Larry Daniels, who lives on Cecil Court in Spring Hill, complained that he ought to be able to water when he wants because he gets his water from a well.

"Nobody told me this before I spent $2,000 for the well," Daniels said. "But actually, if you have to watch the water, you have to watch the water. I guess it's fair."

To hear McCabe tell it, finding water scofflaws is simple.

As he drives his county-issued white pickup truck from inspection to inspection, he keeps an eye out for flashes of water.

"Those big sprinklers, those guns shoot out quite a bit," McCabe said. "They're easy."

And if one person is doing it, he has found, so too are some neighbors. On a job in Silverthorn, McCabe made a few extra loops around the development after seeing one home with sprinklers on. He ended up issuing warnings to four other homeowners.

Unfortunately, McDowell said, the county has only five code enforcement officers who have several responsibilities, such as monitoring overgrown lots and conducting fence permit inspections. Looking after the county's 43,284 single-family homes, 10,872 mobile homes, 399 apartment buildings and 1,286 commercial and industrial properties is impossible.

As a result, many people might be getting away with breaking the sprinkler laws, he said.

Such was the case at 10:30 a.m. Friday. Even as the sun peeked out to dry away the overnight rainwater, people could be seen watering their lawns in Silverthorn, along Mariner Drive and just off Spring Hill Drive. One church on Spring Hill Drive had more than six sprinklers spraying liberally while a group of men stood by watching.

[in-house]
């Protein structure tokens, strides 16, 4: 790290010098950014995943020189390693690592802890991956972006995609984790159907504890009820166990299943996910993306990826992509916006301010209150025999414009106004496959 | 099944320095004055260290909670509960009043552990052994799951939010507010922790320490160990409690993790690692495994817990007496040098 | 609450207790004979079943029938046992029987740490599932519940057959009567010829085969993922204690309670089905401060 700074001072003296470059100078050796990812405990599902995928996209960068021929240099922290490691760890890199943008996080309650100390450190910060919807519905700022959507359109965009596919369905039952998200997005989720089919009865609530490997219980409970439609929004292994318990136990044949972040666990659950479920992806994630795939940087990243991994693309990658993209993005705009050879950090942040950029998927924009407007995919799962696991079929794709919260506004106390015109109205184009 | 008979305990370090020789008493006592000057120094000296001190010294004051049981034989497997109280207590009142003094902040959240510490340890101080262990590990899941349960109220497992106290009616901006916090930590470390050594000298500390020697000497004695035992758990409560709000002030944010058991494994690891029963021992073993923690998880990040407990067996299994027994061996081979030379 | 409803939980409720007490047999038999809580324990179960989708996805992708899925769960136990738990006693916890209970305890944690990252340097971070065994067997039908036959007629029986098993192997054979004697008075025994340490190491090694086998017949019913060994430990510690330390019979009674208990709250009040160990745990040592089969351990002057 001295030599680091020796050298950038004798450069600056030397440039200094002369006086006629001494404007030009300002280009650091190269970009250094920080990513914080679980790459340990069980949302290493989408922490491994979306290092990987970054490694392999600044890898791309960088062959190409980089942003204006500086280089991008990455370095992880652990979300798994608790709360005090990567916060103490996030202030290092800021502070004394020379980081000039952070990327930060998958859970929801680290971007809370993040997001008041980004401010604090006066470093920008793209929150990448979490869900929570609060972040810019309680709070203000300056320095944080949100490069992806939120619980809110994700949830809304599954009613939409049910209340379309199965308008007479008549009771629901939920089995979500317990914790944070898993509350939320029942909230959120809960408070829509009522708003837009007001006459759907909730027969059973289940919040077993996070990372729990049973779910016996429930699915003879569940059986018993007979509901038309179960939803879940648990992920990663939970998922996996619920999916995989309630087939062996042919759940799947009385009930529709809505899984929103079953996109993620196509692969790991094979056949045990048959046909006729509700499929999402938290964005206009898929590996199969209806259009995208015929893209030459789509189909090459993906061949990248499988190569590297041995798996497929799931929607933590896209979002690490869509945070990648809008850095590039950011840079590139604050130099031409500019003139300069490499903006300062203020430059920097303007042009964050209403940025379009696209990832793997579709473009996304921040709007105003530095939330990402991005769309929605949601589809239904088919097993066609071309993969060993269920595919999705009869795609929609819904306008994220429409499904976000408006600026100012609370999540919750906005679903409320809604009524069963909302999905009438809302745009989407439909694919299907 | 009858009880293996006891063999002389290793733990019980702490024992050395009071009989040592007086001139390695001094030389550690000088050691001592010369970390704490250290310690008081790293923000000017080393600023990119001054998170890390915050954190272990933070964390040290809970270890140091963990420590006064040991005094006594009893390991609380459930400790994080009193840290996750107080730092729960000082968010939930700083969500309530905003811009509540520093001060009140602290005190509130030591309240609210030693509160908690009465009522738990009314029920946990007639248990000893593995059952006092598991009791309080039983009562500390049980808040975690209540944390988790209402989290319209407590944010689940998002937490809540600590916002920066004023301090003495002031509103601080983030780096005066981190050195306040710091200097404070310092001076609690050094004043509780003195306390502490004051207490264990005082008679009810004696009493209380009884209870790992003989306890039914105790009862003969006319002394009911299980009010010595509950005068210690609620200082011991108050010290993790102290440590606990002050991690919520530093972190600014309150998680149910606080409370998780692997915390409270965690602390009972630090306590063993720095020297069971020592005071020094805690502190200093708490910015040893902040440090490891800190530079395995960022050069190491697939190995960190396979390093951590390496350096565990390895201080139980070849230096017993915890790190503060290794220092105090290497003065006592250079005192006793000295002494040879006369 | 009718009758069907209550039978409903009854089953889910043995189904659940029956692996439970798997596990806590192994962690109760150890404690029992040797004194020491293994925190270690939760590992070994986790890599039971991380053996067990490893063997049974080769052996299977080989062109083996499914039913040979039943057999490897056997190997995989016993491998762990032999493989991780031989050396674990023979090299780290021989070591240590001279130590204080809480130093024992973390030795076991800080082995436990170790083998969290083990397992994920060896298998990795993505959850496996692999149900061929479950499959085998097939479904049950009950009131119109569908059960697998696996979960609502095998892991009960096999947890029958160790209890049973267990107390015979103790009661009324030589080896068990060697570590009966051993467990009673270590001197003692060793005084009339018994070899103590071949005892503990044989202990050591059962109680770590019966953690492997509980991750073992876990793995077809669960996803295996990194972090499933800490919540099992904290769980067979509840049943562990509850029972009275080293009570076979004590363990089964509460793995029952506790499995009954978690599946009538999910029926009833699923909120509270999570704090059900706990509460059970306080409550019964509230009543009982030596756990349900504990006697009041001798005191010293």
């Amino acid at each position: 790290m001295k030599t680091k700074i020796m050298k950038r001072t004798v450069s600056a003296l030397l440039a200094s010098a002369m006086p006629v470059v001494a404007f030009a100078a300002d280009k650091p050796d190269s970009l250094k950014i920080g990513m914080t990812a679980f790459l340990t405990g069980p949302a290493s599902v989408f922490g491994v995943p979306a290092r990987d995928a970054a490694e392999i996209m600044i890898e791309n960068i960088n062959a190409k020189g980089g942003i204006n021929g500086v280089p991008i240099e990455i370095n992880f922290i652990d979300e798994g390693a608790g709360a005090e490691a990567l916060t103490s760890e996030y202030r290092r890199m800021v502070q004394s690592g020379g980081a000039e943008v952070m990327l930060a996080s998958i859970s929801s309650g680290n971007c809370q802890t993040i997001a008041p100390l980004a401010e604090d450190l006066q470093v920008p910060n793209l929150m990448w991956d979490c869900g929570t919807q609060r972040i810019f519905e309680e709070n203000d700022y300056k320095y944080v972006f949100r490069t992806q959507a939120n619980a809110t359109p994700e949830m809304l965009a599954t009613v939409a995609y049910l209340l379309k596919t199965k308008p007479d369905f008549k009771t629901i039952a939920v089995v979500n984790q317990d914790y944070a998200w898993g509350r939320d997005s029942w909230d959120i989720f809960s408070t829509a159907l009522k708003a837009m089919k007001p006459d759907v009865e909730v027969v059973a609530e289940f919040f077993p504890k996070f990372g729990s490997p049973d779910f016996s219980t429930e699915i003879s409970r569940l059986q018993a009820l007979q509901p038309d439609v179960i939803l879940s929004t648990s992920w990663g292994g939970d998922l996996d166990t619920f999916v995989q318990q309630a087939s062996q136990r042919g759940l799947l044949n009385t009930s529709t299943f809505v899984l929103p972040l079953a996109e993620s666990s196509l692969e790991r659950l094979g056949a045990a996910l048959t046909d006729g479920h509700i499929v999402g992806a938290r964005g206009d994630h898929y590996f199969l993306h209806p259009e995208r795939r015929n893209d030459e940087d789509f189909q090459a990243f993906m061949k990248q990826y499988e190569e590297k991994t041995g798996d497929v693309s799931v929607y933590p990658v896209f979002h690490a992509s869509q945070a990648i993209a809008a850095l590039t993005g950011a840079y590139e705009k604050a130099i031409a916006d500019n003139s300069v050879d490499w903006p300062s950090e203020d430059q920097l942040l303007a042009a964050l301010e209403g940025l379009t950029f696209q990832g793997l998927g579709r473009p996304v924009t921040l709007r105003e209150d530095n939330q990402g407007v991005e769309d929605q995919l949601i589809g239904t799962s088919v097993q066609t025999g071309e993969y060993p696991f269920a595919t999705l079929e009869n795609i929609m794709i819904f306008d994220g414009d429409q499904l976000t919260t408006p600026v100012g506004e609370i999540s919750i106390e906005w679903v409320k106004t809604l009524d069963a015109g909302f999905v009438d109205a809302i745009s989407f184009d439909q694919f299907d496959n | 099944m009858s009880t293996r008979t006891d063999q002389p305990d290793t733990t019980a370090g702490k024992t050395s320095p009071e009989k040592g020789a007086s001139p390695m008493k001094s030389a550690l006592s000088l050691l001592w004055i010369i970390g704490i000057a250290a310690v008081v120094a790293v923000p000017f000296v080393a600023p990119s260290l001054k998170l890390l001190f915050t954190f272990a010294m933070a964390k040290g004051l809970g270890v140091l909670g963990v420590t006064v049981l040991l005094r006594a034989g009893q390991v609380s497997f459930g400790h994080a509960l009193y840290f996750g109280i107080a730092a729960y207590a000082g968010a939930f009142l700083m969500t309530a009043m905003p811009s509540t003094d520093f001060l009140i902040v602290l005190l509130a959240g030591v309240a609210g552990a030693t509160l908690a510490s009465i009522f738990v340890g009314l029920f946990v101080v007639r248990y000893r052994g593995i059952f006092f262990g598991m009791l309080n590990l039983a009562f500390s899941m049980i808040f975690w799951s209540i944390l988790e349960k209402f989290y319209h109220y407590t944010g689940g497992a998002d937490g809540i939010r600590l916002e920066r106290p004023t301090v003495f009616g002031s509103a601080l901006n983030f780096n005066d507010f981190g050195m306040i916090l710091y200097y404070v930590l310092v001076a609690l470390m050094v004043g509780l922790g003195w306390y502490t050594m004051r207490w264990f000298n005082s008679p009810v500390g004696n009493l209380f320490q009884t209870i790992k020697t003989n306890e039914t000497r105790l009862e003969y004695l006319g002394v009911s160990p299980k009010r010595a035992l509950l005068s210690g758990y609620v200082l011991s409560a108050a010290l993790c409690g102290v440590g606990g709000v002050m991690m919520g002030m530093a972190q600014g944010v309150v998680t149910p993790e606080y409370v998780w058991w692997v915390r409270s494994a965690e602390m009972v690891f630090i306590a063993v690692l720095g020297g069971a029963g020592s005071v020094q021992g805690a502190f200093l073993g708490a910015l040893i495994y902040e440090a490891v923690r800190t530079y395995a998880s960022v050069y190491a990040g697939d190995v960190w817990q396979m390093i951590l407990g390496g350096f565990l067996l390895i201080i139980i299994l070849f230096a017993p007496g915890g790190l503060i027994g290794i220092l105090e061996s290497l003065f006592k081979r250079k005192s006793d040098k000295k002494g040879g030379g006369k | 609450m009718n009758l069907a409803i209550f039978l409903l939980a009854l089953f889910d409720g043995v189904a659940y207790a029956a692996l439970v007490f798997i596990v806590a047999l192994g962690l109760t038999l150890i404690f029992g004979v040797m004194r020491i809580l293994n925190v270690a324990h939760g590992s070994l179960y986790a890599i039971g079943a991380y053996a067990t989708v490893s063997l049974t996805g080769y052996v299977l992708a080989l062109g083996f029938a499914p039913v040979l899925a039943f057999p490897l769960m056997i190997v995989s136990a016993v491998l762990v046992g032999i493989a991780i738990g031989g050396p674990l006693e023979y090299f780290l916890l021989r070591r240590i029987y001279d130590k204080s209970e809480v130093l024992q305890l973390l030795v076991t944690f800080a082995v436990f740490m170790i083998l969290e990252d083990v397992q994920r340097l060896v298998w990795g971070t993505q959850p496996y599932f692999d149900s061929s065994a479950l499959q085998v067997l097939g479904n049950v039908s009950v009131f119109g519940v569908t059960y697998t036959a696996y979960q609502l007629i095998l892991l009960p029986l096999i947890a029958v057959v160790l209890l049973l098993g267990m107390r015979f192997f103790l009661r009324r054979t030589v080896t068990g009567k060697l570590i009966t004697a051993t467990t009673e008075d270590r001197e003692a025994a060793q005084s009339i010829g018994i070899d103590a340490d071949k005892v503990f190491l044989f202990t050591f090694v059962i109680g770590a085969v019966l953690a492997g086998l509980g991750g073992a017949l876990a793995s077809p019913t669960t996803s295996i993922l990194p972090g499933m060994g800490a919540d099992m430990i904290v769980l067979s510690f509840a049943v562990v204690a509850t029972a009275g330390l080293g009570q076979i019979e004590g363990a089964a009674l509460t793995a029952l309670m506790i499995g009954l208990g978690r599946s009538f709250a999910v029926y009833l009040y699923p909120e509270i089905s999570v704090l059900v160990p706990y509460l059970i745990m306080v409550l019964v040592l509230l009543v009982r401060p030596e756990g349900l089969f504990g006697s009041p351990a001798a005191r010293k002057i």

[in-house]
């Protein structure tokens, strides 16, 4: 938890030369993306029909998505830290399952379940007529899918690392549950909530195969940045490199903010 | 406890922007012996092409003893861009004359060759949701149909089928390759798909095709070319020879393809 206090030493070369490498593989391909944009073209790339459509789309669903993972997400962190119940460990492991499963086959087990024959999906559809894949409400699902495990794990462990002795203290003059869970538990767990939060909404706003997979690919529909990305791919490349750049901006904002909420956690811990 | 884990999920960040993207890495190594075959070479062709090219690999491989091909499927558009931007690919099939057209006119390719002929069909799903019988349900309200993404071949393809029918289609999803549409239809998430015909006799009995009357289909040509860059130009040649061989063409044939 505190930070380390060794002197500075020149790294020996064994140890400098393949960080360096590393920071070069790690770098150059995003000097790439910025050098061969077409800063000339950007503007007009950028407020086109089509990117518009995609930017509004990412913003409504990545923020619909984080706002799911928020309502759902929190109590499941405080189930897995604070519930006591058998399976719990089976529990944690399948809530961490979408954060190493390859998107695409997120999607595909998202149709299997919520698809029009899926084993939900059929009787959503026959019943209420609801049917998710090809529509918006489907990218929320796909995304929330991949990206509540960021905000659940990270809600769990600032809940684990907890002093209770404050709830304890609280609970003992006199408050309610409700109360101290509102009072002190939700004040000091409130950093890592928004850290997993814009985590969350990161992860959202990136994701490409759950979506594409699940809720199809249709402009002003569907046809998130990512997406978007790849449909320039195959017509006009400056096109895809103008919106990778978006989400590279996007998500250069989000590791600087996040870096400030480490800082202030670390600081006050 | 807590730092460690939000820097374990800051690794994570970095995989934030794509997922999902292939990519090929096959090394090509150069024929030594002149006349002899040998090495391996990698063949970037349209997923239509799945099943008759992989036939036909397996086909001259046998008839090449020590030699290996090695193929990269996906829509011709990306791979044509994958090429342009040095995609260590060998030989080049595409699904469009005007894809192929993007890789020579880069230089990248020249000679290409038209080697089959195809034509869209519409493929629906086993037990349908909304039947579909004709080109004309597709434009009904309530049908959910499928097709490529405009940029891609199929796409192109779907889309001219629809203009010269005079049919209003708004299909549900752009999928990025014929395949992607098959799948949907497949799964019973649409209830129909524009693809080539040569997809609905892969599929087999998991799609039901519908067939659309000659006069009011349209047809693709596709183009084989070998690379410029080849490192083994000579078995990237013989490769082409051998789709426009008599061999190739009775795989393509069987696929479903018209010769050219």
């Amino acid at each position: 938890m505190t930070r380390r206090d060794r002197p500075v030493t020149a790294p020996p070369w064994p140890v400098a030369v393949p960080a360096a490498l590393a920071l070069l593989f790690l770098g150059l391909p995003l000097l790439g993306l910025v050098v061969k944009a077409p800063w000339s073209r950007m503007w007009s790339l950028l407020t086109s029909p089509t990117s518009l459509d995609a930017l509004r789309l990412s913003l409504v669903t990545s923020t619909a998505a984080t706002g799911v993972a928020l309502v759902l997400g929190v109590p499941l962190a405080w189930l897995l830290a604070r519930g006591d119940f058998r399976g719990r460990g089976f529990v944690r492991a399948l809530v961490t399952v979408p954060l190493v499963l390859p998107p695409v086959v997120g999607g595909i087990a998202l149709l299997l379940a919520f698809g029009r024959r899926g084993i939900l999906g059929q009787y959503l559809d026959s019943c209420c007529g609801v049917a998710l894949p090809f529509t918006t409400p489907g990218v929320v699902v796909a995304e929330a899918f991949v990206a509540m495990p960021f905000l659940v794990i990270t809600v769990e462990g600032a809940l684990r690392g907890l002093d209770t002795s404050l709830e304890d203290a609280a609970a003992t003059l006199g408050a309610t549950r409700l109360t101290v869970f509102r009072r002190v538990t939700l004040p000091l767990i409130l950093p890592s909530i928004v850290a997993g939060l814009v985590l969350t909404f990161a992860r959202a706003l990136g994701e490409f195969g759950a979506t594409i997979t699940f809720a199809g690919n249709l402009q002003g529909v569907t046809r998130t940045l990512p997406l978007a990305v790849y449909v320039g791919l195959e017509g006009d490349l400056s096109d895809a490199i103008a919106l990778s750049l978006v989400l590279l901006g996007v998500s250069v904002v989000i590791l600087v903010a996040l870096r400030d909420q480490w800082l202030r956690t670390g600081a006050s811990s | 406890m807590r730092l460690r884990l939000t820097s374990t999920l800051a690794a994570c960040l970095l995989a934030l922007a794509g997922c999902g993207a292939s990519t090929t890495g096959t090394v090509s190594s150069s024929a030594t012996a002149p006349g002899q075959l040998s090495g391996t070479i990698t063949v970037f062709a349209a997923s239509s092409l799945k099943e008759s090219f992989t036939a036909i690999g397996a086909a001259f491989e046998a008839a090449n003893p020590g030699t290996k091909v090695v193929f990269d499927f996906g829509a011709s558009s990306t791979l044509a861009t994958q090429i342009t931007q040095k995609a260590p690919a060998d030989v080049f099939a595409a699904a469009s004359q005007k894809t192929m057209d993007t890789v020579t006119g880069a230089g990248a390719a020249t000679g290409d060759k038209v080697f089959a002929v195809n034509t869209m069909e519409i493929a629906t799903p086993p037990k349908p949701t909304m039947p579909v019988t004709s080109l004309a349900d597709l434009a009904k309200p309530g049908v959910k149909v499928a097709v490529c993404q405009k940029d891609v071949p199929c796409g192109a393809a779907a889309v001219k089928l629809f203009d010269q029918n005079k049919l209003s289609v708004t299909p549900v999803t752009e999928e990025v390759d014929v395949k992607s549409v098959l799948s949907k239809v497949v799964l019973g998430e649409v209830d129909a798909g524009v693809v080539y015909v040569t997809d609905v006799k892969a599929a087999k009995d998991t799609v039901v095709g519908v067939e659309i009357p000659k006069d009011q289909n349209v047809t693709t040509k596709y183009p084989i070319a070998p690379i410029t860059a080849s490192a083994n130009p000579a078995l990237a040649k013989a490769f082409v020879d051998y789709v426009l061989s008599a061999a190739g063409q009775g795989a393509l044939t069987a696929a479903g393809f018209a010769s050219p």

To catch more of these violators, the county plans to pull utility workers, animal control officers and maybe even firefighters into the mix of folks authorized to hand out the warning tags. Code Enforcement will track the violations by street name and address, so all involved can know if they have multiple offenders -- which would be a first for Hernando County.

"It's a fairly serious offense," McDowell said.

* * *

Hernando watering rules

If your address ends in an even number or A-M, you may water the lawn on Tuesdays and Saturdays.

If your address ends in an odd number or N-Z, or if you have no given address, you may water the lawn on Wednesdays and Sundays.

New lawns and landscaping may be watered on any day of the week during a 30-day period, starting on the day the plants are put in.

Vehicles and boat motors may be washed on any day, at any time, so long as you use a shut-off nozzle. Commercial car washes are not under restrictions.

Golf courses may water fairways, roughs and non-play areas twice each week. Tees can be watered three times a week, and greens can be watered any night.

Cemeteries may water half their property on Monday and Thursday, and the other half on Tuesday and Friday.

All watering must take place between 4 p.m. and 10 a.m.

Irrigation using reclaimed water is not restricted.

If you cannot meet the restrictions, you can apply for a variance to: Demand Management Coordinator, Mail Code REG-ADM, 2379 Broad St., Brooksville, FL 34609-6899. Applications are available by calling (800) 848-0499 or (800) 423-1476, ext. 4498.

-- Source: Southwest Florida Water Management District